Sleep represents a symbol that can either be inspirational or paralyzing on a pilgrim’s journey toward the Celestial City. Whenever the pilgrims grow sleepy on their journey, danger awaits. The Enchanted Ground threatens to lull travelers into sleepy forgetfulness of their spiritual mission and derail their salvation. Indeed the two saddest failed pilgrims that Christiana meets on her journey are Too-bold and Heedless, who make it to the very outskirts of the Celestial City only to fall asleep in the deceitful arbor. Their sleep appears more than a natural failing and seems like a spiritual disaster. When they babble incoherently in their sleep, their guide explains that they have lost the use of their reason and thus cannot attain their spiritual goals. Sleep here symbolizes loss of direction and spiritual bankruptcy. But loss of direction can also be positive, and sleep can spur pilgrims on their spiritual journey. The narrator has lost his direction in life at the very beginning of the book, but when he falls asleep, sleep brings him a vision of spiritual improvement. He cannot dream without sleeping.
The pilgrims in Bunyan’s book begin in a city and end in a city, and in between they wander through huge stretches of wilderness. The wild outdoors frame the journeys they undertake throughout most of the book. The motif of the wilderness has famous biblical precedents. Christ spent forty days in the wilderness, and the Israelites wandered through it for forty years. The uncivilized outdoors symbolize not just solitude but a place of spiritual test, a place of despair and hardship that strengthens faith. The difference between the biblical instance of wilderness and Bunyan’s wilderness lies in their locations. In the Bible, wilderness is an actual desert, a physical locale. In The Pilgrim’s Progress, wilderness shines as a motif of an inward state, except perhaps at the very beginning when the narrator says he wandered in the wilderness before dreaming of Christian. However, in every example of wilderness that follows, from the Slough to the hill of Difficulty, the outdoors remains a symbol of inner struggle, the hard path that the soul must follow every day. When Christian almost drowns and fails to reach the Celestial City in the end, he recalls his faith in Jesus Christ and is suddenly filled with renewed strength and hope to reach the Celestial City. These inner struggles in the wilderness test the pilgrims and separate the spiritually strong from the weak.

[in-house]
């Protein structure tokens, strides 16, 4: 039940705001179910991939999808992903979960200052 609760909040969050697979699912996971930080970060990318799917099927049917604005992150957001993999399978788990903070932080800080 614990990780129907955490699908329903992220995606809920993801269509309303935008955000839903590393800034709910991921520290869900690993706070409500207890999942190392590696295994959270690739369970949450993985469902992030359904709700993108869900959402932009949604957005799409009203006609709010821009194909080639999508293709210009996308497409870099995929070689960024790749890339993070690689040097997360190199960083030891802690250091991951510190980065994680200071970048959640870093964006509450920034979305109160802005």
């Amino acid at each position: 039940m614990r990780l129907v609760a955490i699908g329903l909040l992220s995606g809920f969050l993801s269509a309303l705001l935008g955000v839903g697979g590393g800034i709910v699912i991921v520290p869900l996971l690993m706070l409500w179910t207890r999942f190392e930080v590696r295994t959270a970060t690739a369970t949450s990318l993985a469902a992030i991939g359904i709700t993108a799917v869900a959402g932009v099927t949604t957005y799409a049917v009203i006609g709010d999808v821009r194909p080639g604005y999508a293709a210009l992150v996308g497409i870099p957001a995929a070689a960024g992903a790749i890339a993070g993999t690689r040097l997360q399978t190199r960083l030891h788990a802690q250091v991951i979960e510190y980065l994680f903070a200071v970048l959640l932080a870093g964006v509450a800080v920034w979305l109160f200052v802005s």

The Pilgrim’s Progress portrays sensual pleasure both negatively and positively. In one way the pleasure of the senses are devalued in the book. Christian and Christiana and her group hardly express any wish to stop and reflect on their previous lives because an important journey lies ahead. Examples of sensual pleasure often threaten to thwart the pilgrims’ advancement, as when Christiana’s son enjoys the taste of the devil’s fruit and then falls sick, or when Madam Bubble tempts Standfast with sensual pleasures. Bunyan seems to affirm the basic Puritan attitude toward all pleasures of the flesh, which views the senses as dangerous diversions for the soul that must be rejected. However, Bunyan actually admits that in the right circumstances, sensual pleasure can be acceptable and even beneficial for pilgrims. When the pilgrims stop at the Palace Beautiful, sensual beauty surrounds them, and they eat tasty food with no danger to their immortal souls. When they rest with the shepherds in the Delectable Mountains, they are free to hear the birds sing and savor the whole experience. And finally the Celestial City itself is as a strong affirmation of sensual pleasures, including fragrant flowers and golden streets. Sensual enjoyment is perfectly acceptable if it is in the service of spiritual progress.
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